Anyhow, it’s  a start. I know that New Year’s Resolutions, which these essentially are, just a different new year, are notoriously hard to keep, but I’m not trying to quit smoking or lose weight. I’m trying to be happier. To be calmer. To be kinder. To be more generous. And the funny thing about this is the the first two will make the last two happen. It’s called a virtuous cycle. You just gotta get the cycle going.

In the name of happiness, and total random asides, I’m posting this Dude, You Have No Quran Autotune Remix because it makes me happy and the story behind it encompasses kindness winning out over ignorance and fear. Also, it’s so catchy.

Happy New Year, all. A year of kindness and health to everyone.

  1. Wishing you a complete recovery, Gayle!

    fyi, I just got the combined flu/swine flu shot available at Walgreen’s (and other drug stores). Last year, it was two separate shots. I was psyched when this program started last year, because I was treated so well at my neighborhood Walgreen’s, and it was so easy to access a positive step toward good health.

  2. Thanks, Ruth. I have a feeling I actually had the flu. And then bronchitis from the flu. And then a sinus infection. It’s not uncommon to get secondary infections from the flu. But August seemed early for the flu. Then again, I’d been on lots of airplanes. The only other time I’d been sick for this long was the flu. *Counts blessings now.*

  3. Happy New Year, Gayle! I hope you are feeling better and successfully getting through your list–the holidays really snuck up fast this year!

  4. Hey sweetheart, this is a beautiful inspiring post. So sorry you’ve been sick for so long! I wish you a healthy, peaceful, calm, kind, unplugged, joyful new year!

  5. Wonderful post, Gayle! The worst that has hit us here in Australia (at least in NSW-Sydney) lately is the dust storm earlier this year. Pretty good that no one seemed to have gotten hurt in the midst of the storm…

    Hope you’re feeling better. :)

    Make that list happen! Lists are pretty funky, and I think that the spend less time on the computer/internet is a good step towards infinitely bettering your life. It’s hard when staying inside and surfing with the click of a mouse is so much easier and comfier than being thrown out into the outside world. :\

    Yay for Jewish New Year! I learn something new every day.


  6. Glad to hear you survived the great park slope twister! I’ve been missing you. Let me know when you’re feeling 100% and I’ll strap Teddy into the stroller and get ourselves over to see you!

  7. You have another Courtney?! Hi, other Courtney!

    Also, I stand by my diagnosis of Restrictive Lung Disease. I have a doctorate, you know.

    xoxox again


    (B) I hope you’re feeling better soon. A month is a long time to feel sick. Also, I hope that no more smoothies will be barfed up, because smoothies are delicious and deserve to stay in tummies.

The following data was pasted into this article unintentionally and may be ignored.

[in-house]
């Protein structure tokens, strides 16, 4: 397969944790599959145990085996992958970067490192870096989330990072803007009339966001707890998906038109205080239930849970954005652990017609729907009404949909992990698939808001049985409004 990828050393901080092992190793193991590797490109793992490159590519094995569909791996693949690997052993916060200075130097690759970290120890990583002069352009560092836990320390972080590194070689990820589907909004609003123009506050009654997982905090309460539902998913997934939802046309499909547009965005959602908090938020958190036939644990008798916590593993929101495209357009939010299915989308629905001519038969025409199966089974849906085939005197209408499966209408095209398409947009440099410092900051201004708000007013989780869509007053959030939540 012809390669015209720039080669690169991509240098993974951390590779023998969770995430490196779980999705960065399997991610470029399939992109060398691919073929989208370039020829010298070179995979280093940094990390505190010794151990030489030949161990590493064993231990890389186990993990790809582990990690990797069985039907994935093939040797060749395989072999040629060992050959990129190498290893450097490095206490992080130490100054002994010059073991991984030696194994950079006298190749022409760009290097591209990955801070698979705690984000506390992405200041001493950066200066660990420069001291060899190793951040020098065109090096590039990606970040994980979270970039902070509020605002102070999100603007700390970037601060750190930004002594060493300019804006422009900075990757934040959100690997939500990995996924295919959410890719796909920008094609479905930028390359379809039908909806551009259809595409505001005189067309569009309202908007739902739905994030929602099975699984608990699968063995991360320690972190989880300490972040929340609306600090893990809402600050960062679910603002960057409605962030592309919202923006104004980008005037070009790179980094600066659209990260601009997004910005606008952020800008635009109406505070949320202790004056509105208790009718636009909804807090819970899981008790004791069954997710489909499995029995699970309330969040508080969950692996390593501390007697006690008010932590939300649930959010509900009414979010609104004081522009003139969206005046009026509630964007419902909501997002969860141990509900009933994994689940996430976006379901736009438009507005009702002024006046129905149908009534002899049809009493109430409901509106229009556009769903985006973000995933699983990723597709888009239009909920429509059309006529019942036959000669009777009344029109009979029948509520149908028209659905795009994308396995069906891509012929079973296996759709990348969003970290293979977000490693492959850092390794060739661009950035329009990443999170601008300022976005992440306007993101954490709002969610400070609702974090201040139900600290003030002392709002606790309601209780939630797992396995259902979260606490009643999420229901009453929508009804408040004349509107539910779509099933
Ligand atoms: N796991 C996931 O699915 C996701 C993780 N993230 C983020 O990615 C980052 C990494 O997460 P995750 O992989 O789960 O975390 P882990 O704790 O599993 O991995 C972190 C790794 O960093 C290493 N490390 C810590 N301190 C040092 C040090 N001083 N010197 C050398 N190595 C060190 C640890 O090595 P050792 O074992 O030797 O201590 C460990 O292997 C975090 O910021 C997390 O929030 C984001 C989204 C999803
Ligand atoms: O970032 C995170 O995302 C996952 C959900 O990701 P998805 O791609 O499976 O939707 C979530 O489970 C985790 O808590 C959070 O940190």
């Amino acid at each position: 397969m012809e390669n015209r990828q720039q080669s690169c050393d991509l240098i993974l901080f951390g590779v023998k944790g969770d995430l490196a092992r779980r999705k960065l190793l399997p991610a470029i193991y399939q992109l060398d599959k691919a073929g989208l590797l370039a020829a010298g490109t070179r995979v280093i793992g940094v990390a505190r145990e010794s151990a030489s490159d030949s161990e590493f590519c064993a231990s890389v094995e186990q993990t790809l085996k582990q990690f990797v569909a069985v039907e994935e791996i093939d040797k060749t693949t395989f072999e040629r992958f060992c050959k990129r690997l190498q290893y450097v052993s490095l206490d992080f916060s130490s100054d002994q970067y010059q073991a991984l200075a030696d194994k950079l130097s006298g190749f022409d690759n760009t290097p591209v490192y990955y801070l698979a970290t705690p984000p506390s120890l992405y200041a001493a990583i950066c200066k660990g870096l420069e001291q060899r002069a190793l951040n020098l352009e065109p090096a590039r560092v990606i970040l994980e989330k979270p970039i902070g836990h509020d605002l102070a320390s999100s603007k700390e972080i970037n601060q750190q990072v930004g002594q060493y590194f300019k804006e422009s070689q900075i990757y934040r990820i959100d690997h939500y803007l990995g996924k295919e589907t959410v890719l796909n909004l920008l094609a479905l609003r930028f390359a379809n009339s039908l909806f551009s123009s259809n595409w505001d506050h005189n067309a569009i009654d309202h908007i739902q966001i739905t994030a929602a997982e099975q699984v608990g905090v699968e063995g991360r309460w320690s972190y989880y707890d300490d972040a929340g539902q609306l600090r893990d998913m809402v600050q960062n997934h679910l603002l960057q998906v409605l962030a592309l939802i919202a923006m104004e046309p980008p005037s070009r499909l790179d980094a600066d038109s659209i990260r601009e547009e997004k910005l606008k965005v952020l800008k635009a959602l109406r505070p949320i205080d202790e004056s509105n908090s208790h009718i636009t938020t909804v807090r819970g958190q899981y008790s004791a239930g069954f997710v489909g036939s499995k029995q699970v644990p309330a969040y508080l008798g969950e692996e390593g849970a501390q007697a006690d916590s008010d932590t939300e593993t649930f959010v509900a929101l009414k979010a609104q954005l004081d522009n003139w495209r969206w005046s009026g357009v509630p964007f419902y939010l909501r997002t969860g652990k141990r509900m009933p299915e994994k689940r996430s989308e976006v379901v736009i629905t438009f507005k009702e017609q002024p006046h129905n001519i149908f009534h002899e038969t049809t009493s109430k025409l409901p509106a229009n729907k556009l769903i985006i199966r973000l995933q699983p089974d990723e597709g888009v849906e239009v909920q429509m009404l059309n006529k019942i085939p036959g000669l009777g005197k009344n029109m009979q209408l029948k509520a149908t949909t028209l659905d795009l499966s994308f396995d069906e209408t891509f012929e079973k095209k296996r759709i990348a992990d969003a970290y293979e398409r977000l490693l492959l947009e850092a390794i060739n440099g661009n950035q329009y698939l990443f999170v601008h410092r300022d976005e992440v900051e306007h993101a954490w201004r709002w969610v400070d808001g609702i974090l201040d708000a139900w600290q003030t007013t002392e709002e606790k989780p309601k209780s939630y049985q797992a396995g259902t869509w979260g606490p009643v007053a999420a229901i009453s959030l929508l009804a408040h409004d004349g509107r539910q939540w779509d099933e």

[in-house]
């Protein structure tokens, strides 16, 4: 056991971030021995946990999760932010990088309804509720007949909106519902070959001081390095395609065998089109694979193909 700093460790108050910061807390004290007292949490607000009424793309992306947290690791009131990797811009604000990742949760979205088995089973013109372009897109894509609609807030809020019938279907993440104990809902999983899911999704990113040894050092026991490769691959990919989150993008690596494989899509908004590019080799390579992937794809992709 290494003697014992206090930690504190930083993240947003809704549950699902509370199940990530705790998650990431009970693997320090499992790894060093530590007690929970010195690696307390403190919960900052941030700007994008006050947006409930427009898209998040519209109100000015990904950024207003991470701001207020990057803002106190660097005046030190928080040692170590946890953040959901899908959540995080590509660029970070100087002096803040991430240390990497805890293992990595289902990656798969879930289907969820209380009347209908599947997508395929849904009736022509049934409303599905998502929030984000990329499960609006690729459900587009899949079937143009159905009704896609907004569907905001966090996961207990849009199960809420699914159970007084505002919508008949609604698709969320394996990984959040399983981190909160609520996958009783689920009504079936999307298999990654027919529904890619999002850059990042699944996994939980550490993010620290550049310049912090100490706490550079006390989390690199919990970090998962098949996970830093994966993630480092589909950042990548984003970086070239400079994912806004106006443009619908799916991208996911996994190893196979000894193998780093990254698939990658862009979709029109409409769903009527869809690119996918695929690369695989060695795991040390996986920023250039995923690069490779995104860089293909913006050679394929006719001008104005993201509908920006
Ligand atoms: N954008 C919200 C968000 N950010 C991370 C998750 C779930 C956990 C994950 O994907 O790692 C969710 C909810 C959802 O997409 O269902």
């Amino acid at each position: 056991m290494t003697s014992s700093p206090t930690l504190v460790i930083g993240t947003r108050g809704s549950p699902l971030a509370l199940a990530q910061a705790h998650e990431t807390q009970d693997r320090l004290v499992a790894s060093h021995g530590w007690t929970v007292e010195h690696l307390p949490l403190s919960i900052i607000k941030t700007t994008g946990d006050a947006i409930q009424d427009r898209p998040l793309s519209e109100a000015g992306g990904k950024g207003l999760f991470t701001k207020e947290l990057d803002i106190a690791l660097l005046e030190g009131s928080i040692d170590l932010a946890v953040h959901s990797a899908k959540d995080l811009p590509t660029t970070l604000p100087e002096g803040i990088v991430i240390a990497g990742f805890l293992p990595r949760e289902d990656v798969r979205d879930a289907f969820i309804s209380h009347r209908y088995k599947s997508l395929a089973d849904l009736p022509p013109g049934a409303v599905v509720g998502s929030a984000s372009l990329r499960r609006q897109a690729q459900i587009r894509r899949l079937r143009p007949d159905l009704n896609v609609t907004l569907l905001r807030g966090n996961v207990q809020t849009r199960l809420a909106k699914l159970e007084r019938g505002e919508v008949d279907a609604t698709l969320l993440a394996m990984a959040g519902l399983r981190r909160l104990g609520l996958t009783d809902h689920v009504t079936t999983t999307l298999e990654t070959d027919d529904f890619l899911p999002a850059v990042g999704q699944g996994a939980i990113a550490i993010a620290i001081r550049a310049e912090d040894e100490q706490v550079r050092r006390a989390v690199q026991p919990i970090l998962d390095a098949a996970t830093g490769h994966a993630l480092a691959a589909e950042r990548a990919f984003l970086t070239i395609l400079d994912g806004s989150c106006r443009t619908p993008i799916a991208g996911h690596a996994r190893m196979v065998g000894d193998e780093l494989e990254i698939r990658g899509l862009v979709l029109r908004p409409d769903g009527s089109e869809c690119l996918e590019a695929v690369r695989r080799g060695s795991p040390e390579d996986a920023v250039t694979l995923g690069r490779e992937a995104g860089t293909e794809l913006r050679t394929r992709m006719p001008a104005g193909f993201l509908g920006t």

(C) I love that your list includes cutting back on the internet. It’s something that’s been on my mind frequently this year, and I’m seeing a lot of resolutions about it lately on blogs. Good luck.

    (D) Oh, Autotune. This is the ONLY THING you should EVER be used for.

  9. I hope you start feeling better soon Gayle. Last December (I think it was??) I got incredibly sick with something similar to what you are describing. I ended up going to an Urgent Care because I could not breathe, and they said my oxygen levels were really really low. They gave me an inhaler and some cough medicine and said it was a virus and they couldn’t do anything else… I was sick for 2 months.

    Also, I too have been trying to be more present in my life and have made some HUGE changes in the last few months. My new mantra is Do not go gently… ;) Every night before I go to bed I meditate on 3 things I am grateful for in my life. You can never have too much gratitude. And then when I wake up I think of 3 things I want to focus on for the day. So far so good! Now if only I could cut out some of that internet time… baby steps :)

  10. Two months, Georgia???!!!! How awful. It’s been about a month here and though I’m still coughing, I feel on the way out of the swamp. I think the horrid Chinese herbs are helping immensely.

    “Do not go gently…” Did MATCHED inspire that? Or the Dylan Thomas in MATCHED? I love the poem. Though I need to do less raging. I love the gratitude thing. I do that with Willa before bed. Studies show that keeping gratitude journals makes you happier. You get a little re-hash of the happiness you felt for the thing you feel grateful for by remembering it and you train yourself to focus on the positive. It’s a great thing.

    And yes, Dr. Sheinmel, I know. For all of you who do not know this YA (and now middle-grade) author Courtney Sheinmel was an attorney before she was an author so she is totally qualified to diagnose my disease. Never mind that your step-sister’s diagnosis was totally wrong (not Dr. Sheinmel’s fault, btw).